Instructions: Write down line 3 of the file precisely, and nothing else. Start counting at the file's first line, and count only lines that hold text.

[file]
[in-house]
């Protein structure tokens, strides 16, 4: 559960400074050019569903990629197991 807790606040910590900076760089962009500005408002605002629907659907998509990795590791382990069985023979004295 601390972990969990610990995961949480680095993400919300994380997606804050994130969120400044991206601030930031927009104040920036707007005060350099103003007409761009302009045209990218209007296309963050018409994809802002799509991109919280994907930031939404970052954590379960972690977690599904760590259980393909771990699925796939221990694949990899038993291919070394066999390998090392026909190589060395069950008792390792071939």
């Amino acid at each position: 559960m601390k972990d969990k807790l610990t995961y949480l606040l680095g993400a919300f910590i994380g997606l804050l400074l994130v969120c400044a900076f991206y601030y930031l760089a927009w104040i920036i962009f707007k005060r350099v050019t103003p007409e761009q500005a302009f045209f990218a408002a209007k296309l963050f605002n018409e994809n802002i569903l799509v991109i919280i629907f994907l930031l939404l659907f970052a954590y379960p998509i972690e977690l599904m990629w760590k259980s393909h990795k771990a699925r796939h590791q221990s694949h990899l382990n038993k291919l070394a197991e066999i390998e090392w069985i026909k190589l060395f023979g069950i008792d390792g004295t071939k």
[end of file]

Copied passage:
């Amino acid at each position: 559960m601390k972990d969990k807790l610990t995961y949480l606040l680095g993400a919300f910590i994380g997606l804050l400074l994130v969120c400044a900076f991206y601030y930031l760089a927009w104040i920036i962009f707007k005060r350099v050019t103003p007409e761009q500005a302009f045209f990218a408002a209007k296309l963050f605002n018409e994809n802002i569903l799509v991109i919280i629907f994907l930031l939404l659907f970052a954590y379960p998509i972690e977690l599904m990629w760590k259980s393909h990795k771990a699925r796939h590791q221990s694949h990899l382990n038993k291919l070394a197991e066999i390998e090392w069985i026909k190589l060395f023979g069950i008792d390792g004295t071939k």